VIDEO. Camille’s chronicle: why do we condemn hypocrisy?

CJAMY. Camille Gaubert’s column is broadcast daily in the program “C Jamy”, presented by Jamy Gourmaud from Monday to Friday at 5 pm on France 5.

If hypocrisy is so strongly condemned in our Western cultures, it is because it is a form of deception and betrayal, according to recent research. Surprisingly, this perception seems to be cultural: the more interdependence is encouraged, the less hypocrisy is frowned upon.

Hypocrisy makes crime worse

Tartuffe, protagonist of Molière’s play of the same name, is a crook. He pretends to be a pious and principled man in order to extract money from Orgon, a wealthy naive bent on religion. And when it is pointed out to him that his attitude is not compatible with his alleged religious convictions, Tartuffe replies: “Heaven defends, in truth, certain contentments, but we find accommodations with it.“. This is hypocrisy: when our words paint us in a better light than our actions. What is interesting is that we condemn hypocrisy more severely than the bad actions themselves, points out the neuroscience researcher Sebastian Dieguez For example, stealing money is frowned upon, but stealing AND publicly claiming that stealing is wrong, in the public eye, is far worse.

Words signal our moral values

But why a positive word aggravates a wrongdoing instead of compensating for it? According to a 2017 study, this is because of a concept called “signage”, meaning that we signal our values ​​with our words. Claiming that “stealing is bad” indeed instills more confidence in others than the simple fact of not stealing. But when this signaling is manipulated by a hypocrite to make himself look better than he is, we feel ripped off… And the judgment is much harsher. ““Honest” hypocrites – who avoid the false signal by admitting to having committed the condemned transgression – are not viewed negatively even if their actions contradict their stated values“, also conclude the authors of the publication. For example, when a person claiming his moral righteousness admits to having stolen, the judgment is less severe than if the theft is discovered without him recognizing it.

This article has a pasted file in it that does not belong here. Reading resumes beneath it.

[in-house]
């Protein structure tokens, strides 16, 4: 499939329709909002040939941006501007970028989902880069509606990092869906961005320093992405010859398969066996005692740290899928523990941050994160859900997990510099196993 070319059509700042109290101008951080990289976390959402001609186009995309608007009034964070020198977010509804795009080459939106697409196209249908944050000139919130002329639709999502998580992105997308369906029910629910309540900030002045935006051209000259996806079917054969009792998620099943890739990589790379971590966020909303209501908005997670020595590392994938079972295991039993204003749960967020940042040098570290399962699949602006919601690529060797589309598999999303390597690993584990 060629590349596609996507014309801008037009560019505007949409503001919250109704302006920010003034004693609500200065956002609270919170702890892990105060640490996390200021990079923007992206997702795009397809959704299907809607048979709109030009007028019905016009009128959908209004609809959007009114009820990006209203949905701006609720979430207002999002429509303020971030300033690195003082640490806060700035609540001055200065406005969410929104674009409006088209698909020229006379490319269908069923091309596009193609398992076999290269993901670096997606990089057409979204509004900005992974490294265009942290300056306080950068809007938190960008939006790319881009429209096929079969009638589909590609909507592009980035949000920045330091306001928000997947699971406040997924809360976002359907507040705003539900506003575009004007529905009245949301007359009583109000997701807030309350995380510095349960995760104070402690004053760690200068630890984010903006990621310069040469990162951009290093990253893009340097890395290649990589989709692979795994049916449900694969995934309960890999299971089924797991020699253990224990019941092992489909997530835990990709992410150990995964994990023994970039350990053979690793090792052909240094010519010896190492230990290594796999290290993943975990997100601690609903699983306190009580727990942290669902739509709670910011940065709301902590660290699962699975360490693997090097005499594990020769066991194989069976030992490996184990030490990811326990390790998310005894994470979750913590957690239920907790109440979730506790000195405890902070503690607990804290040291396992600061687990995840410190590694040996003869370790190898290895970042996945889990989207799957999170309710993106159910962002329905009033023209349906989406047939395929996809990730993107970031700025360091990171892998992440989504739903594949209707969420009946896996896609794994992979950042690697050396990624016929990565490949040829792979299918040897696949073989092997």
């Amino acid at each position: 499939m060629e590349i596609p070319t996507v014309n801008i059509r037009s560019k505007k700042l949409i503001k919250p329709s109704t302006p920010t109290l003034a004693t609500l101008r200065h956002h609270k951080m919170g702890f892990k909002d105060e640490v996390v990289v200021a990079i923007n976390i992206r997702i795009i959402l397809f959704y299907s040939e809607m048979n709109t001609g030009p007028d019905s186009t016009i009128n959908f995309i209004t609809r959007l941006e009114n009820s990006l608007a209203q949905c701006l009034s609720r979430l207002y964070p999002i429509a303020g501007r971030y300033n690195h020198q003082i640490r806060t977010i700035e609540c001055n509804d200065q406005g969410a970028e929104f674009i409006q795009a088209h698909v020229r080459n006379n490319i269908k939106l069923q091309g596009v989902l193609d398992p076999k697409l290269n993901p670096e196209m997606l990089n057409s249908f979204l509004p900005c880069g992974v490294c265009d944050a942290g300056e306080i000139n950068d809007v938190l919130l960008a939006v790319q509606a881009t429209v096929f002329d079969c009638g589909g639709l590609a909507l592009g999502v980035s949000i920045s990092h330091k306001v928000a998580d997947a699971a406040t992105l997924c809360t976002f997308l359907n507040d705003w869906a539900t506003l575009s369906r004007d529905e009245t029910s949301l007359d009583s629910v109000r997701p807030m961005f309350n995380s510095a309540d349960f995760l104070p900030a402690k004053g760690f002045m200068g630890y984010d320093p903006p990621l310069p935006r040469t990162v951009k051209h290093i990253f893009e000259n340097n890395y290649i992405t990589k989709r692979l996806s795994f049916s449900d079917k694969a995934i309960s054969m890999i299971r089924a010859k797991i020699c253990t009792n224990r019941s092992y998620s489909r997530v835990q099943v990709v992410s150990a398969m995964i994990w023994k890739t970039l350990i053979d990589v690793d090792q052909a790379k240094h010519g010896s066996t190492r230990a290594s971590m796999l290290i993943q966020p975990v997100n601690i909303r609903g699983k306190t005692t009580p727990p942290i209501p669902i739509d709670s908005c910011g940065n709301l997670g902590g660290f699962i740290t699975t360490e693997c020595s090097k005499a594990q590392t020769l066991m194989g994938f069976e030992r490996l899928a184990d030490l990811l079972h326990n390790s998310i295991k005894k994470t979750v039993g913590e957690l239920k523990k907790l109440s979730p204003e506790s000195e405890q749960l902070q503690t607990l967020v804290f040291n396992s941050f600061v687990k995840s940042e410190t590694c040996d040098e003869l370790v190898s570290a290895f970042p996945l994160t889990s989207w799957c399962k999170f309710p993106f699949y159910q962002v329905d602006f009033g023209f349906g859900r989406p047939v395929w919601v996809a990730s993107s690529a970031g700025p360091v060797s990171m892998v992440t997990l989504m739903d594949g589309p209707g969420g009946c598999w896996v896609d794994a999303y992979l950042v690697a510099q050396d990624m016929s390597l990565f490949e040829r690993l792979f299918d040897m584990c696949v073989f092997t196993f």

A judgment of largely cultural hypocrisy

But this reaction is largely cultural. The proof: according to a 2018 study, the rejection of hypocrisy is much less strong in less individualistic cultures that favor the collective, as in Asia and Latin America, than in Western Europe and North America where independence is encouraged. “We postulate that these cultural differences in responses to the inability to practice what one preaches arises from the fact that people are more likely to view preaching as other-oriented and generous (as opposed to selfish and generous). hypocritical) in cultural contexts that encourage interdependence“, conclude the scientists. In other words, in these countries,” not to practice what one preaches “is rather perceived like an appreciable attempt to transmit a good message!

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